No tuition increase for 2018-19

Many variables affect Humboldt State’s planning for the 2018-19 budget – and there is a lot we don’t yet know.

California’s state budget appears to be in pretty good shape, but many factors remain unknown.  We can’t predict what funding the legislature will recommend for the CSU, nor do we have a good clue about what the Governor will approve.  We don’t know what HSU’s fall enrollment will be, and therefore we don’t know what the tuition revenue will be – and this represents about half of the University’s operating budget.   We don’t know how many courses those enrolled students will take – which drives the number of faculty needed to teach those classes. 

However, we do know one thing about next year’s budget:  tuition will not increase. It’s off the table.  Chancellor White and the California State University’s Board of Trustees have decided not to consider the possibility of a tuition increase any further for 2018-19.  (The news statement from the CSU is available here:  https://www2.calstate.edu/csu-system/news/Pages/California-State-University-Will-Not-Increase-Tuition-in-2018.aspx.)

This decision will create some additional funding challenges for campuses in the CSU, but Humboldt State has already been preparing for this possibility.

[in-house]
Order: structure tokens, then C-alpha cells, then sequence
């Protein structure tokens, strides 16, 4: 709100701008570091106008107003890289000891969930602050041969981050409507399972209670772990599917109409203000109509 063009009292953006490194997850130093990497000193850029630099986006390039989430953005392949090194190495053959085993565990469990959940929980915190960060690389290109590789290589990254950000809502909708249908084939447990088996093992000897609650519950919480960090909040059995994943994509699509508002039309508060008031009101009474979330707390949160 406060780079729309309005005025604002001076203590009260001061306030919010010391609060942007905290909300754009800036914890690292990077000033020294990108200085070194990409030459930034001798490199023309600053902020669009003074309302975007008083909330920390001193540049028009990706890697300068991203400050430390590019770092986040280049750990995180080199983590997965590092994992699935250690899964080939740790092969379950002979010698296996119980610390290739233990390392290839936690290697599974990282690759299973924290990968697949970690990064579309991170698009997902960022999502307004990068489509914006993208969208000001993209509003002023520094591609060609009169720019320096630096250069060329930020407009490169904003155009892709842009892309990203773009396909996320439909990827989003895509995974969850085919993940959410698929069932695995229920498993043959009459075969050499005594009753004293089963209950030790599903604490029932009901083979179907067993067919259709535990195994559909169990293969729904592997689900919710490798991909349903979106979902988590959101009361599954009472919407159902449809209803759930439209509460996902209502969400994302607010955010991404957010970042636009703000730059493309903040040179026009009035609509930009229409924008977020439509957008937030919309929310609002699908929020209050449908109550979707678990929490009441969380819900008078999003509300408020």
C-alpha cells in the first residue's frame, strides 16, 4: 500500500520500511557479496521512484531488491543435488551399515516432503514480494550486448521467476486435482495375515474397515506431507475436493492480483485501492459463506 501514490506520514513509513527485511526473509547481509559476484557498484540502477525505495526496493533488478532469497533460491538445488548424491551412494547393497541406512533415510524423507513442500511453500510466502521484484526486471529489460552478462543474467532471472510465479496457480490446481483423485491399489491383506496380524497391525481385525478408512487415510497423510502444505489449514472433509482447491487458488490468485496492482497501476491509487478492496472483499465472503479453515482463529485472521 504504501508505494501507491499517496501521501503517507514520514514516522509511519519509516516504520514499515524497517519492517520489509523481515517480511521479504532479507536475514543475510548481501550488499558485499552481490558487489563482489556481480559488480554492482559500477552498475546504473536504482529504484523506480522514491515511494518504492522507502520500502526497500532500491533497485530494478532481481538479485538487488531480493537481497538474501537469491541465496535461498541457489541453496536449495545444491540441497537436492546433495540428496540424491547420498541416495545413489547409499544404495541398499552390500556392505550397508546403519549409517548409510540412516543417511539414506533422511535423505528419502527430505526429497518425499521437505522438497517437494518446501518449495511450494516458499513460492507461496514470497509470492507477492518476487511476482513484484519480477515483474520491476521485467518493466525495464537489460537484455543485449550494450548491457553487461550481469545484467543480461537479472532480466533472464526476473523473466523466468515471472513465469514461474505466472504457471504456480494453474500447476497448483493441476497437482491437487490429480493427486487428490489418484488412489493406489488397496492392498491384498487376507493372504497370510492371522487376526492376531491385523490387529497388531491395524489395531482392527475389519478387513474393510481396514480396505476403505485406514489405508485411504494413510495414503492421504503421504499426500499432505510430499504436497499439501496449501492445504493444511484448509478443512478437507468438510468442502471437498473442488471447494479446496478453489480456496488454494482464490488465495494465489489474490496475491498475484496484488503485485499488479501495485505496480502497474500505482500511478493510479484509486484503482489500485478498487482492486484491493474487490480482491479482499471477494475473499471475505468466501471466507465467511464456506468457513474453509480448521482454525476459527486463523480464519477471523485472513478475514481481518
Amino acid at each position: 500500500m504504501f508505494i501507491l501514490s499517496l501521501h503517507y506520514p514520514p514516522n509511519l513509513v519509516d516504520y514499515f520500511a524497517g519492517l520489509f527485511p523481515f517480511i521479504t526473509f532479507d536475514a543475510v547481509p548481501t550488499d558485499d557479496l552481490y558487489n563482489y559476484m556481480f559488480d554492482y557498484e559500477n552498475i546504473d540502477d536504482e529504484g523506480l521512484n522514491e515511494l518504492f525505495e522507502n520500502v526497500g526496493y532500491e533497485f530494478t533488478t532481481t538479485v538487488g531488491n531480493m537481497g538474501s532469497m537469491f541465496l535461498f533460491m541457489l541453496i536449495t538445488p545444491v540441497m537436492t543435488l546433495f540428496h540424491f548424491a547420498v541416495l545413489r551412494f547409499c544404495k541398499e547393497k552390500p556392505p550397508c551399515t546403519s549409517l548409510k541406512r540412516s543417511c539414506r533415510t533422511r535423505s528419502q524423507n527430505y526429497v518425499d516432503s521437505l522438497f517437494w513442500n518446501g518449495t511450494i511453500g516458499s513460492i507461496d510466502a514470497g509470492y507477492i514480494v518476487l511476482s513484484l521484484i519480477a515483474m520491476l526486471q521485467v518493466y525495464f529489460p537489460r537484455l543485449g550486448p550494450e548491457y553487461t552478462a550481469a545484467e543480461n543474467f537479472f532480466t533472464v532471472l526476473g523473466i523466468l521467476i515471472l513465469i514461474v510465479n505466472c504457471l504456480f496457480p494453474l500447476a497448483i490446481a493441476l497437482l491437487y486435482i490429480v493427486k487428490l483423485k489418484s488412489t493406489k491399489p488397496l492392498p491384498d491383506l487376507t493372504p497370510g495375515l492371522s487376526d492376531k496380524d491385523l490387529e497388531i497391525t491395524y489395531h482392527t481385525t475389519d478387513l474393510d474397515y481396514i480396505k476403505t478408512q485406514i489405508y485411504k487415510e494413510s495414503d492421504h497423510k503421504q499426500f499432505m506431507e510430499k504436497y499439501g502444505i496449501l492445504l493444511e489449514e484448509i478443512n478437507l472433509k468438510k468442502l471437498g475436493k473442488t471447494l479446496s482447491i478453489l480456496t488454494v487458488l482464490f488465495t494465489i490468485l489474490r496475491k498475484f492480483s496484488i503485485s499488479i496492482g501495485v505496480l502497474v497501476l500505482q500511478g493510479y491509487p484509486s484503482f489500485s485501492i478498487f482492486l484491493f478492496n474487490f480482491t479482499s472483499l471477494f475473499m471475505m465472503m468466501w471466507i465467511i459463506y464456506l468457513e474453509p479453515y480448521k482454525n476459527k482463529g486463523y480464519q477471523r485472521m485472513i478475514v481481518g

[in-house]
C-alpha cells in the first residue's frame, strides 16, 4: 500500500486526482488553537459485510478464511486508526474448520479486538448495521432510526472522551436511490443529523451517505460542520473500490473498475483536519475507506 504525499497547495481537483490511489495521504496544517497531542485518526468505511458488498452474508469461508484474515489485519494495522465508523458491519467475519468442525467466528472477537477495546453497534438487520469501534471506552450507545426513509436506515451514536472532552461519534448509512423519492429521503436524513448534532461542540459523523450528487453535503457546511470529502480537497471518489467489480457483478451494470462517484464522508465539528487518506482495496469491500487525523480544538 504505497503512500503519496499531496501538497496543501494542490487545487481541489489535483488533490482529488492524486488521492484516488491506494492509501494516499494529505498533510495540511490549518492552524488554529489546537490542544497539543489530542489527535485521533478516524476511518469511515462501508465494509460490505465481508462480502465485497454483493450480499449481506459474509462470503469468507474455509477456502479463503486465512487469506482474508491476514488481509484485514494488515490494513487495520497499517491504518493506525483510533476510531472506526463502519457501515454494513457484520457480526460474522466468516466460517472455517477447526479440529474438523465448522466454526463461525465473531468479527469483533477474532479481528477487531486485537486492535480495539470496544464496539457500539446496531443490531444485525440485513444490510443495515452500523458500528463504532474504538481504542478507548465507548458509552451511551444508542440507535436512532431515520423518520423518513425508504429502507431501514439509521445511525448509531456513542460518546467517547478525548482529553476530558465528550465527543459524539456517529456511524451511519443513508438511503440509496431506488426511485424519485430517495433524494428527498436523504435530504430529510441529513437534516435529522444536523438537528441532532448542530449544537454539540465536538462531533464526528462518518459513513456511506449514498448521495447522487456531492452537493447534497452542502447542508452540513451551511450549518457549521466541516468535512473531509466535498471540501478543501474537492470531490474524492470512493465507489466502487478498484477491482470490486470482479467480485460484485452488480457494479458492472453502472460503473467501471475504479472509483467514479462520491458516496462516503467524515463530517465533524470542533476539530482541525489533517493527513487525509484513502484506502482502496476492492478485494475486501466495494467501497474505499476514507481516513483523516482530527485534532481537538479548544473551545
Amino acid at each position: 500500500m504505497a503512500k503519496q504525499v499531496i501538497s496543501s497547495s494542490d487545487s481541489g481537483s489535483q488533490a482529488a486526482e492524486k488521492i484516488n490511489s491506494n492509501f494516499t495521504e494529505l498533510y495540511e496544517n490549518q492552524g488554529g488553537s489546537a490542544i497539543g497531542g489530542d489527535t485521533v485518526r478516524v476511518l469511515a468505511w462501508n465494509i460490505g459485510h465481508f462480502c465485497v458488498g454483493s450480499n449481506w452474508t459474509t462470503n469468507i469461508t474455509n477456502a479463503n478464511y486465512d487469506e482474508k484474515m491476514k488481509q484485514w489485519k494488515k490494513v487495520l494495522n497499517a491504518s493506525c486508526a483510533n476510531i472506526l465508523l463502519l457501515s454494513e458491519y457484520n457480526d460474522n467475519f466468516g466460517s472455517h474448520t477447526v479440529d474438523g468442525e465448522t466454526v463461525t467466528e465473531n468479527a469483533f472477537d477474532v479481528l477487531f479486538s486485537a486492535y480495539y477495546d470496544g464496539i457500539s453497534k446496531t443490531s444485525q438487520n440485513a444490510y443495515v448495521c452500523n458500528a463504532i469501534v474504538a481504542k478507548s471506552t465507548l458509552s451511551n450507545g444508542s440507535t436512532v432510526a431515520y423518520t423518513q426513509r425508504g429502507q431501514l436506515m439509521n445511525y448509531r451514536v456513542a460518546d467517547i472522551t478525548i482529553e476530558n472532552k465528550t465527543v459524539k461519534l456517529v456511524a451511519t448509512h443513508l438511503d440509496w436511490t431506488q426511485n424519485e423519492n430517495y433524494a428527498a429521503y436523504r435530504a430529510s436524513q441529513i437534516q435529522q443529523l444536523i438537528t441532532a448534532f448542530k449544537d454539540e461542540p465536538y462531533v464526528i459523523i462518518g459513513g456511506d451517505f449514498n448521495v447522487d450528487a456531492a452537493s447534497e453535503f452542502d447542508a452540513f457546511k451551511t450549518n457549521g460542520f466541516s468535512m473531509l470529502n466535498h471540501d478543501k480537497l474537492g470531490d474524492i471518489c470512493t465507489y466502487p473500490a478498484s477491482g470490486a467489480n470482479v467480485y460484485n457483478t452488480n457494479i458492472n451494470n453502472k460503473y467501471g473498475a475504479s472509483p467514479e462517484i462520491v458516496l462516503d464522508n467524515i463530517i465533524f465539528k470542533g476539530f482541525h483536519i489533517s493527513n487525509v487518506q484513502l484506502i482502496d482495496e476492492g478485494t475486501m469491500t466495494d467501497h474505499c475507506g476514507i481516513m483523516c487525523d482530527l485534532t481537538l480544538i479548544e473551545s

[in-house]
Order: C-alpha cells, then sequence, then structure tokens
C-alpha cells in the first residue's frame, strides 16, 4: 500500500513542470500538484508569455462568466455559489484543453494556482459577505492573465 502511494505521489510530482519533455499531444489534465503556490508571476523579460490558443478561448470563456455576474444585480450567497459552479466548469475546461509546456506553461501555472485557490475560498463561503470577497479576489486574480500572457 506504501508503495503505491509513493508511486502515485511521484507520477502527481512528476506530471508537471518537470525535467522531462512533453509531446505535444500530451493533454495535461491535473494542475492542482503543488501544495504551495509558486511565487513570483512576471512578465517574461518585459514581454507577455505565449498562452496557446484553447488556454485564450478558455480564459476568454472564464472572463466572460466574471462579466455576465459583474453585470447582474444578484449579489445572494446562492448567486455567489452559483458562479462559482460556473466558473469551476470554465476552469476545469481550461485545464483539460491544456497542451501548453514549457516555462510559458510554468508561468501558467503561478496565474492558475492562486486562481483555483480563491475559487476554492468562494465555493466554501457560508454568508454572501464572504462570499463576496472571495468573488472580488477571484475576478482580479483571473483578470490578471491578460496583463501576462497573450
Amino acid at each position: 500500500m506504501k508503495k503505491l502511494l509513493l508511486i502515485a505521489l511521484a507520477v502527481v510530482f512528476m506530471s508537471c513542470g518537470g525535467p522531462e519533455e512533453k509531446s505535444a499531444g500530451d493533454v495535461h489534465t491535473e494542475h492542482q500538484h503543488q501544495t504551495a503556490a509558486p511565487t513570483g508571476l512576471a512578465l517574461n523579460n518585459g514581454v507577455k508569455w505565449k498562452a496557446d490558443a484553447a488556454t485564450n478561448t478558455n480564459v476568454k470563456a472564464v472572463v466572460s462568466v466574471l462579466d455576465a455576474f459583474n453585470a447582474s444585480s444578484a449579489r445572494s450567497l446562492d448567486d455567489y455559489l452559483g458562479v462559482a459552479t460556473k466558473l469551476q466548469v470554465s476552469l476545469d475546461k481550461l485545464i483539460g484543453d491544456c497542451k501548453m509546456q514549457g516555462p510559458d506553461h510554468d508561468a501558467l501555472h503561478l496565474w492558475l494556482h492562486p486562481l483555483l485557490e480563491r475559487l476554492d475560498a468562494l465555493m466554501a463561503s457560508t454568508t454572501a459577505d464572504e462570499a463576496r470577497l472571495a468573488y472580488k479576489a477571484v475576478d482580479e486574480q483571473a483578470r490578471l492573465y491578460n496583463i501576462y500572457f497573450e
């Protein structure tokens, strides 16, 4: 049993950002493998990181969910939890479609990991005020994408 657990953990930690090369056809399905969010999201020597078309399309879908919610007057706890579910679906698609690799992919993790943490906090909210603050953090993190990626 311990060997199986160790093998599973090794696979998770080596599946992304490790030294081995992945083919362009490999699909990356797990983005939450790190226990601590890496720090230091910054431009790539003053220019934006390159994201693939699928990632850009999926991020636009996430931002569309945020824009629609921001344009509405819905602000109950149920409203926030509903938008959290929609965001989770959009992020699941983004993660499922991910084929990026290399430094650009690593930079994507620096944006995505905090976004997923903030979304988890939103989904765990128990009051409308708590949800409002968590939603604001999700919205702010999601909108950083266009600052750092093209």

And this decision will be good for our students.  Holding tuition at its current level means that students will not have to find the resources to cover the increased cost of their education.  The proposed increase of several hundred dollars per student may seem like a small amount to some people, but for students who are struggling to pay for food and rent and textbooks – the impact can be enormous.

We all hope, in the long term, that keeping tuition the same for next year will result in increased state funding for the CSU.  At meetings of the CSU Board of Trustees, the public comment section is dominated by students who plead with the Board not to raise tuition – and to hold our state legislature accountable for supporting public higher education. The Chancellor’s decision puts the ball squarely in the legislators’ court, challenging them to do the right thing.   An educated citizenry should be among the state's highest priorities.

Many uncertainties remain, but the CSU will continue its strong advocacy with the state legislature and the Governor for full funding of the Board of Trustees’ budget request for 2018-19.  More information is expected to be available in mid-May, when the Governor revises his budget proposal and the legislature takes action on next year’s state budget.